WINDSOR — A three-car crash Thursday morning that left one man dead and four other people injured resulted from a weaving, high-speed drive up Route 17 as a teenage passenger tried to wrest control of the car from an unhinged driver, witnesses said.
The driver, identified by police late Thursday as Madison Martin, 28, of Augusta, died at the scene.
The initial investigation showed that drugs, erratic operation and speed were factors in the accident, said Kennebec County Sheriff Randall Liberty.
Liberty said that witness reports of the “erratic operation” of the car show the driver had “a complete disregard for public safety.”
“This was an unnecessary, tragic loss of life,” he said.
Martin’s passenger, a 17-year-old Chelsea girl whose identity was not made public, was taken by LifeFlight helicopter to Central Maine Medical Center in Lewiston, where she was being treated in the intensive care unit for life-threatening injuries.
A Whitefield couple injured in the crash, Richard Newcombe, 63, who was driving, and his wife, Peggy Newcombe, 62, remained hospitalized Thursday night. Richard Newcombe was being treated at CMMC for non life-threatening injuries. Peggy Newcombe was initially taken by ambulance to MaineGeneral Medical Center in Augusta before being transferred to Maine Medical Center in Portland, where she was listed in satisfactory condition Thursday night while undergoing treatment in the emergency room.
The third driver, James Tasse, 49, of Cape Elizabeth, was taken by ambulance to MaineGeneral Medical Center in Augusta for non life-threatening injuries.
The crash occurred around 10:30 a.m. at the Melaney Road intersection of Route 17. Martin, speeding east on Route 17 in a Buick Reatta came up behind Tasse’s Toyota Sienna van, which witnesses said was traveling at the 55 mph speed limit. The Reatta, a sedan, hit the van from behind and pushed it across the oncoming lane, where it went up an embankment and rolled over. Witnesses said the Raetta then hit the Newcombe’s west-bound Toyota Highlander head on, spinning both vehicles around.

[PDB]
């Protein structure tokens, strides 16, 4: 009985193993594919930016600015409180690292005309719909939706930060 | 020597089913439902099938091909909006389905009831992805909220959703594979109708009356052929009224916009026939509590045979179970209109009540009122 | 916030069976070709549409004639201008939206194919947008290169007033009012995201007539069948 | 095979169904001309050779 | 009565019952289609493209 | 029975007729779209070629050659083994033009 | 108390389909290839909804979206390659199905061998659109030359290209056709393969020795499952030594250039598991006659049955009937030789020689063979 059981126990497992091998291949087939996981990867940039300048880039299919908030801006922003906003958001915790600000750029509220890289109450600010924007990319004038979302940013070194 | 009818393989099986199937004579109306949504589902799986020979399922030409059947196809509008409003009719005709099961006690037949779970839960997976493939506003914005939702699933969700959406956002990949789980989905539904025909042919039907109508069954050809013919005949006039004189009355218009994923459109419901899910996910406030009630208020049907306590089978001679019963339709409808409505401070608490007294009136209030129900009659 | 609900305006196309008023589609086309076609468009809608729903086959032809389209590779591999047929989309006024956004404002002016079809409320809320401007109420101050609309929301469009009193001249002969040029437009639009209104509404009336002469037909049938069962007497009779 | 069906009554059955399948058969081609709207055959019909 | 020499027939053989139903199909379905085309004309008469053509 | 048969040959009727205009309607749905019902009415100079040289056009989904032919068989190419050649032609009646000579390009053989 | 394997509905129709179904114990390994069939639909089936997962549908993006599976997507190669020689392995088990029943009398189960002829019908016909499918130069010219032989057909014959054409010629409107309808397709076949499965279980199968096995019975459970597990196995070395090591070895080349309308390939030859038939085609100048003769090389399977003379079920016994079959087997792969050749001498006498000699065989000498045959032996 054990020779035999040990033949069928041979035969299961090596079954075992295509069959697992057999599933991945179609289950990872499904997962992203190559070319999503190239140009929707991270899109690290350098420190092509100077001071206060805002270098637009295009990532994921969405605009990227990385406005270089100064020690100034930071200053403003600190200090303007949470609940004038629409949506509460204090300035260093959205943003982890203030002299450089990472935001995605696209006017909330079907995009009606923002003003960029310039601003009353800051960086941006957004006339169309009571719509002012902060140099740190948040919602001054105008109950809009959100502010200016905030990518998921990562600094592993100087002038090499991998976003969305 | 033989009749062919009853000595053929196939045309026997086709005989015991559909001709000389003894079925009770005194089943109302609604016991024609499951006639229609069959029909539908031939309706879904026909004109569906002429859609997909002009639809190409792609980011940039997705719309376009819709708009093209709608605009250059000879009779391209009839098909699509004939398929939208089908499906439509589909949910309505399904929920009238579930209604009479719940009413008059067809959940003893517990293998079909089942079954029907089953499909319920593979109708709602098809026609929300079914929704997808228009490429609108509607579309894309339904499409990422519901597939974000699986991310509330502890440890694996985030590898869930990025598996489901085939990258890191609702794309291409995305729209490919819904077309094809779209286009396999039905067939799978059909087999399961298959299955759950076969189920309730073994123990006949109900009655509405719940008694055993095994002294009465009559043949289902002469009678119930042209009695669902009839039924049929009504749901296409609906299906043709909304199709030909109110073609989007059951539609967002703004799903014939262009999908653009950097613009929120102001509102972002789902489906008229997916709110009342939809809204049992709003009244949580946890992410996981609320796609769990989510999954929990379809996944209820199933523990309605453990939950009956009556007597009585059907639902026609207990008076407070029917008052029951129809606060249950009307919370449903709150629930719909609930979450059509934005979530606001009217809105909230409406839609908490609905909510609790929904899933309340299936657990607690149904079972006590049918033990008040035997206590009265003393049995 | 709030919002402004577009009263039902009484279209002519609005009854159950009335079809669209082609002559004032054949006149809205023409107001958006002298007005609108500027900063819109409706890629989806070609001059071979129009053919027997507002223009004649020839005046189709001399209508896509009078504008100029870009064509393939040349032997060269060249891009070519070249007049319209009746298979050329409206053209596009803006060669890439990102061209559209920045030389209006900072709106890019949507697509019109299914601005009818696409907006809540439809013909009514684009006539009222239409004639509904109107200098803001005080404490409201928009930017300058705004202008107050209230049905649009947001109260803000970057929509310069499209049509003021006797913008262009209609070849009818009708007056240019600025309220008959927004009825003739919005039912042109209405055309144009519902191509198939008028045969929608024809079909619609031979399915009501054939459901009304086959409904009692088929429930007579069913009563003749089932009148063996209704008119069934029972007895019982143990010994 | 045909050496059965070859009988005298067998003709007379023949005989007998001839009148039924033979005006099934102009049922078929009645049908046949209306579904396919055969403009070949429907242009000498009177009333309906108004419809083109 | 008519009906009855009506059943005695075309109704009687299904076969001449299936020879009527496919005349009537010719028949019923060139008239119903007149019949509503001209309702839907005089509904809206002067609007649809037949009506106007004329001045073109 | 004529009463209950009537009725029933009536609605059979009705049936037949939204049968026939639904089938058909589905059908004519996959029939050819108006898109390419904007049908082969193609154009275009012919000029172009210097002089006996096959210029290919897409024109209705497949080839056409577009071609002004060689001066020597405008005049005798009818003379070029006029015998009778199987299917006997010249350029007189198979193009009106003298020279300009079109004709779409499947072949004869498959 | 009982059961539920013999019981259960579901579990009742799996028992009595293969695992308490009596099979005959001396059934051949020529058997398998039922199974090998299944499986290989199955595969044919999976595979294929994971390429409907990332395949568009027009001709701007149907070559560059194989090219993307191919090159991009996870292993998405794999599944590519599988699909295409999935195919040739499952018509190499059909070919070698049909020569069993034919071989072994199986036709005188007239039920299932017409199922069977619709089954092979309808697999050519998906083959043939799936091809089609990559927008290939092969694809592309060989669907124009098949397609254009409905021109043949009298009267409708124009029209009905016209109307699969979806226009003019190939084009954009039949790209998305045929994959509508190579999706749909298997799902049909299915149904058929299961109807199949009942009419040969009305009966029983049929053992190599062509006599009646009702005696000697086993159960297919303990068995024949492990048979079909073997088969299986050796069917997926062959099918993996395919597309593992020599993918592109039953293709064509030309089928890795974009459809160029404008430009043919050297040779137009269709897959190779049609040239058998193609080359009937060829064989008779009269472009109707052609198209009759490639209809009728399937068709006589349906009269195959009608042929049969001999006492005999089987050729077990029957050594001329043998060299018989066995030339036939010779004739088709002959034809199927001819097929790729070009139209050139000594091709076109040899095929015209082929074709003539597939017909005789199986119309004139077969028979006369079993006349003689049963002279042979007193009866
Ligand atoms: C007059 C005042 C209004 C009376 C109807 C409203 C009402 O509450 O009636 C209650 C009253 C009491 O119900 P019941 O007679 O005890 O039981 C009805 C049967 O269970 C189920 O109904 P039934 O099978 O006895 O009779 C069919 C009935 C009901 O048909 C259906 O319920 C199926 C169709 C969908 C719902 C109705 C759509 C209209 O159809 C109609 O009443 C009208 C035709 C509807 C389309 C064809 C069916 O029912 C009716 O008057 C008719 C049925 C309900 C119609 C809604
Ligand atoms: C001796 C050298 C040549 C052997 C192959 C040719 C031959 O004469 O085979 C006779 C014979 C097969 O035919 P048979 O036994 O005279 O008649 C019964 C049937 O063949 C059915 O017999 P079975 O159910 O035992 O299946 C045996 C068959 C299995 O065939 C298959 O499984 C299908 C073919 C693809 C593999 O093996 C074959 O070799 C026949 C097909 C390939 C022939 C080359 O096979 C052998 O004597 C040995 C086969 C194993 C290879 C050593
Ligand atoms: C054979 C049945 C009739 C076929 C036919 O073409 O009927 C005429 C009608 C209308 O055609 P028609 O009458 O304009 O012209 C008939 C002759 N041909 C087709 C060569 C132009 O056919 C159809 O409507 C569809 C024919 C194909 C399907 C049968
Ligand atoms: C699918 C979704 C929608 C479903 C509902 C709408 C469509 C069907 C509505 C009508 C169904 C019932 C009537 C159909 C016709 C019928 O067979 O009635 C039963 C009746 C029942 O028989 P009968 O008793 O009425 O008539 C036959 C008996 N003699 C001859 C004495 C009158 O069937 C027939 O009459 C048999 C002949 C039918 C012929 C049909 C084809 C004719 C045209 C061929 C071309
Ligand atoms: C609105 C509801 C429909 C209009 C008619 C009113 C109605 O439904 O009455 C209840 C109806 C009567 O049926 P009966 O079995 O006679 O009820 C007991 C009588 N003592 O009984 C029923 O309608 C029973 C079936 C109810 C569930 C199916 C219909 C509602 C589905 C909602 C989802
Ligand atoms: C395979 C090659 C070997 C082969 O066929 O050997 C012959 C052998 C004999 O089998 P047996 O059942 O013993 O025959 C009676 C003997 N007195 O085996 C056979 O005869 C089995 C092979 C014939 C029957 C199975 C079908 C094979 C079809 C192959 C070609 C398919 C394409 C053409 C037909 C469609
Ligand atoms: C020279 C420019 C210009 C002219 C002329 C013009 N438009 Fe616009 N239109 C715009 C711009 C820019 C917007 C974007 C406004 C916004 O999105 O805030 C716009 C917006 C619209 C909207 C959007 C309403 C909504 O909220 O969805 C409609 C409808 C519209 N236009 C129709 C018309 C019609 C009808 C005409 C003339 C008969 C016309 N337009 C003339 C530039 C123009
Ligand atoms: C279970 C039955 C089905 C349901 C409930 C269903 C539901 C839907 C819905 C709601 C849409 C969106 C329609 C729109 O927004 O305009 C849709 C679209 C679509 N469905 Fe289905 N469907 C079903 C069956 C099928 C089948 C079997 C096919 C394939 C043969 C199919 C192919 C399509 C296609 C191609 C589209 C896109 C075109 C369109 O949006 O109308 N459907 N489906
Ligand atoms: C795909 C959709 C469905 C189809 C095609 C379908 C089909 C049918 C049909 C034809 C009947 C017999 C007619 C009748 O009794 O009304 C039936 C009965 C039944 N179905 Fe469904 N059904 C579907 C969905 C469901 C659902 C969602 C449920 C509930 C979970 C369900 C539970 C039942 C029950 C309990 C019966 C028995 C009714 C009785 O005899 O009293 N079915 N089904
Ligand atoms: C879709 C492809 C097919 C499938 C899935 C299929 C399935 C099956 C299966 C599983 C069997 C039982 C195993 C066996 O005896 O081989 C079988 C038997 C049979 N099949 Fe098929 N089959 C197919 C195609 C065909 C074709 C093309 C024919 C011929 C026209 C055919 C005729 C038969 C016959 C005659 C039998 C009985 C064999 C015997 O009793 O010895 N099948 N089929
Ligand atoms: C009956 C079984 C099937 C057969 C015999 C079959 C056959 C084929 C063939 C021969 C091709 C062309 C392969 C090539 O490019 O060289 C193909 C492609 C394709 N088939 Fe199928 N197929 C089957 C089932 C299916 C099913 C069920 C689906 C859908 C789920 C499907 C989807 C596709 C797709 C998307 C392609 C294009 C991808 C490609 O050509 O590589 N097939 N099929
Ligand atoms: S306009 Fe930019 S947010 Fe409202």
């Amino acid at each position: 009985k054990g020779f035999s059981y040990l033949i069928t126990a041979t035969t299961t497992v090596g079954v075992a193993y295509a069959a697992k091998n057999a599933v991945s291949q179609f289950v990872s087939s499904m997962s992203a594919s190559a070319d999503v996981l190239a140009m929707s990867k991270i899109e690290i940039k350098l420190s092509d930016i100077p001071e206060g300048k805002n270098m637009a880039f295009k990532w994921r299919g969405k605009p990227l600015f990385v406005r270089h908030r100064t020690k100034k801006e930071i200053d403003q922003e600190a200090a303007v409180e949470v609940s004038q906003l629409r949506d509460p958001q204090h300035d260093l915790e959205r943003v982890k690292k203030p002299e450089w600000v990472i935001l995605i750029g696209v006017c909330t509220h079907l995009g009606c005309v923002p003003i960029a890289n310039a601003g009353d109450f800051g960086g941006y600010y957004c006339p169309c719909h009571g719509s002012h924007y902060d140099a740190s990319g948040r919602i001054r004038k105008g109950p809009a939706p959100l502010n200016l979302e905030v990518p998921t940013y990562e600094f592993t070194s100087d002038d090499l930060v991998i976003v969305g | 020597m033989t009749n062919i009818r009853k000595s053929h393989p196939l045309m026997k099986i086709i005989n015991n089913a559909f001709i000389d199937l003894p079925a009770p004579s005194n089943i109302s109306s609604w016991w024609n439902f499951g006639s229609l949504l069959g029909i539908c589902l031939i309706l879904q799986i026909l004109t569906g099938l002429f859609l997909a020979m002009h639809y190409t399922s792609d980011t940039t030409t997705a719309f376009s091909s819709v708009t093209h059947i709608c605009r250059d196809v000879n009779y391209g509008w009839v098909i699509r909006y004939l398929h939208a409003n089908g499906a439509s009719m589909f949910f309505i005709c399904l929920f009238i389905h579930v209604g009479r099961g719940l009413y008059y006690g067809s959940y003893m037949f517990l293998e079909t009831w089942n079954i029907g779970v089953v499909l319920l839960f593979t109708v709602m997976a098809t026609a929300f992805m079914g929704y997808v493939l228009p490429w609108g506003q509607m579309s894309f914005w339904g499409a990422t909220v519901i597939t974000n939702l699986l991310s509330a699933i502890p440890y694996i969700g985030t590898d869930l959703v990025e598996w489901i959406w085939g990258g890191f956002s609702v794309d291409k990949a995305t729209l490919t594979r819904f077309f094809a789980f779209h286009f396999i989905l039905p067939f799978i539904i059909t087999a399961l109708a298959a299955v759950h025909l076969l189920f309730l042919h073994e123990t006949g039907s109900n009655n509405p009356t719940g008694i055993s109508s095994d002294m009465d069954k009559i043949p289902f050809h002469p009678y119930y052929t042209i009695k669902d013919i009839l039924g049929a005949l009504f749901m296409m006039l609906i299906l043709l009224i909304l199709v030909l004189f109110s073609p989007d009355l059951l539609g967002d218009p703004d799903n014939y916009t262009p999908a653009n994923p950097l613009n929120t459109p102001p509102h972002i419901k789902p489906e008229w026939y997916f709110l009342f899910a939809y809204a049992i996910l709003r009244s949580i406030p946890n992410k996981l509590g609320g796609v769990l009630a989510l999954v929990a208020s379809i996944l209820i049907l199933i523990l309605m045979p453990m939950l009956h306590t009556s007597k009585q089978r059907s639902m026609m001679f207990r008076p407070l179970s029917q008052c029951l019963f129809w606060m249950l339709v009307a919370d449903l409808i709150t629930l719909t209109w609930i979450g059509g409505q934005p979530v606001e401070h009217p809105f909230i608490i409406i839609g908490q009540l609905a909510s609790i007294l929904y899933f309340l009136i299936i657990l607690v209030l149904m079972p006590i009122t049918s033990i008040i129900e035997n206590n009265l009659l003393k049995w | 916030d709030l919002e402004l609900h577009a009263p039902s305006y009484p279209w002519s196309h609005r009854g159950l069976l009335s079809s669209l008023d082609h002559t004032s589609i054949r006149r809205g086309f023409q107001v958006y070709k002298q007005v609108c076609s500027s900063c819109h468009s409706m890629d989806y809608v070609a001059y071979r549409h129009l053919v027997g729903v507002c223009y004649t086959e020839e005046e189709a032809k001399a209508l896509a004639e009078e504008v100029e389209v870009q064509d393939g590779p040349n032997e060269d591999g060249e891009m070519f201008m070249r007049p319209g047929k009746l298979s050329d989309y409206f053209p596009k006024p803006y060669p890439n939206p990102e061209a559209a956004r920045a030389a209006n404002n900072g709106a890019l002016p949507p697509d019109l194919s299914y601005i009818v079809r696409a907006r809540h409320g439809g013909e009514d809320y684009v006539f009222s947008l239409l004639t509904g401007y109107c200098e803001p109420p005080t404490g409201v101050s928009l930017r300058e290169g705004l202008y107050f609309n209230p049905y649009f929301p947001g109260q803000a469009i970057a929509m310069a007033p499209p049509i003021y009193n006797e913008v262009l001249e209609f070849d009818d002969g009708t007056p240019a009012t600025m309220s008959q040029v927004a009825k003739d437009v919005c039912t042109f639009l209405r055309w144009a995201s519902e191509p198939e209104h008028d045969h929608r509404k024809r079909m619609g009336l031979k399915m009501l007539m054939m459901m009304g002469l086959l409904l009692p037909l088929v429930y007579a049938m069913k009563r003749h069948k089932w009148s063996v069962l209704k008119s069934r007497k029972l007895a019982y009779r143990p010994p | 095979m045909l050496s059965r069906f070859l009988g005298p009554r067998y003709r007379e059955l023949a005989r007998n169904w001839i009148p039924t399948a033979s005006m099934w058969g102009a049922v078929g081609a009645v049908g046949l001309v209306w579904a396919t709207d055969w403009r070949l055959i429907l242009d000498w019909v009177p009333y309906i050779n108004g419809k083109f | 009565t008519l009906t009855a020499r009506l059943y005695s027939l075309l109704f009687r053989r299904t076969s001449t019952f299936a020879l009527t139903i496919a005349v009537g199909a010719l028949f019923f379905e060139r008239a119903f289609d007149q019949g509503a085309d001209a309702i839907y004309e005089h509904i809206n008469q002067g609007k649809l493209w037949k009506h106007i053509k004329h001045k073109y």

Jim Rogers of Chelsea said he was talking to police dispatchers on his cellphone and trying to get the car’s license plate number as he followed Martin. Rogers said he gave chase after the Buick left Windsor Road near the Crystal Falls club and nearly hit his pickup as he drove east on Route 17.
“He almost T-boned me because he rolled the stop sign at Crystal Falls,” Rogers said. “He literally slid onto Route 17.”
Rogers said he saw the teenage passenger repeatedly hit Martin and grab the steering wheel in an effort to control the car.
“She was actually correcting the car,” Rogers said. “She’d be in the ditch one minute and over the yellow line the next.”
The Buick sped east, weaving from side to side and passing cars, Rogers said. At one point it hit a car while trying to pass it on the right side near Mazie’s Restaurant. “That’s when he went into triple digits. He was just flooring it,” Rogers said.
Cpl. Scott Mills of the Kennebec County Sheriff’s Office, who responded to the scene, said investigators are still looking into the crash near Mazie’s. Nobody was hurt in that crash, he said.
Mills said reconstructionists are still trying to determine how fast Martin was driving, but Rogers and Kim Boivin, who lives adjacent to the crash site, estimated the car was traveling more than 100 mph when the crash occurred.
Rogers jumped from his truck to help Martin and his passenger. The teenage girl was unresponsive and in and out of consciousness, he said, and the man later identified as Martin died within seconds.
“His pulse stopped while I was checking it,” Rogers said.
Boivin, whose 17-year-old son witnessed the crash, raced to douse the smoking Buick with water from a garden hose and buckets as the girl remained trapped inside.
“My son and I kept bringing up buckets of water,” Boivin said. “We tried to control the smoke the best we could. There was just so much smoke.”
Mills and Kennebec County Sheriff Deputy Jeremy Daybroke out the Buick’s rear window in an effort with Windsor firefighters to free the girl, Liberty said. Day was taken to MaineGeneral Medical Center in Augusta, where he was treated for minor cuts and burns.
“Deputy Day extinguished the flames with his hands and arms while others extinguished the flames with fire extinguishers,” Liberty said. “I’m confident that the bravery of the deputies and firefighters in this incident saved the young girl’s life.”
Boivin said there have been several crashes in the area caused by speeding and sometimes distracted drivers.
“This is by far the worst. This is horrific,” she said. “This is by far one of the worst things I’ve ever seen in my life.”
Martin was sentenced in 2007 in Cumberland County Superior Court to 10 years in prison, with all but four years suspended, for convictions on four counts of robbery in connection with his role in a string of Portland Pie Co. robberies, including one involving a delivery driver, in Portland and South Portland.
The Portland Press Herald reported that Martin, a former Pie Co. employee, and his accomplices rounded up employees and put them in a walk-in cooler during one of the robberies and assaulted a manager during another attempt. The robbers reportedly kicked and choked the delivery driver during that robbery attempt, and a gun was shown in at least three of the incidents.
In 2007, Martin reportedly injured four corrections officers at the Cumberland County Jail after staff determined he was under the influence of a drug.
Martin was arrested in Augusta in May and charged with violating a protective order. He was sentenced to 18 days in jail.
Craig Crosby — 621-5642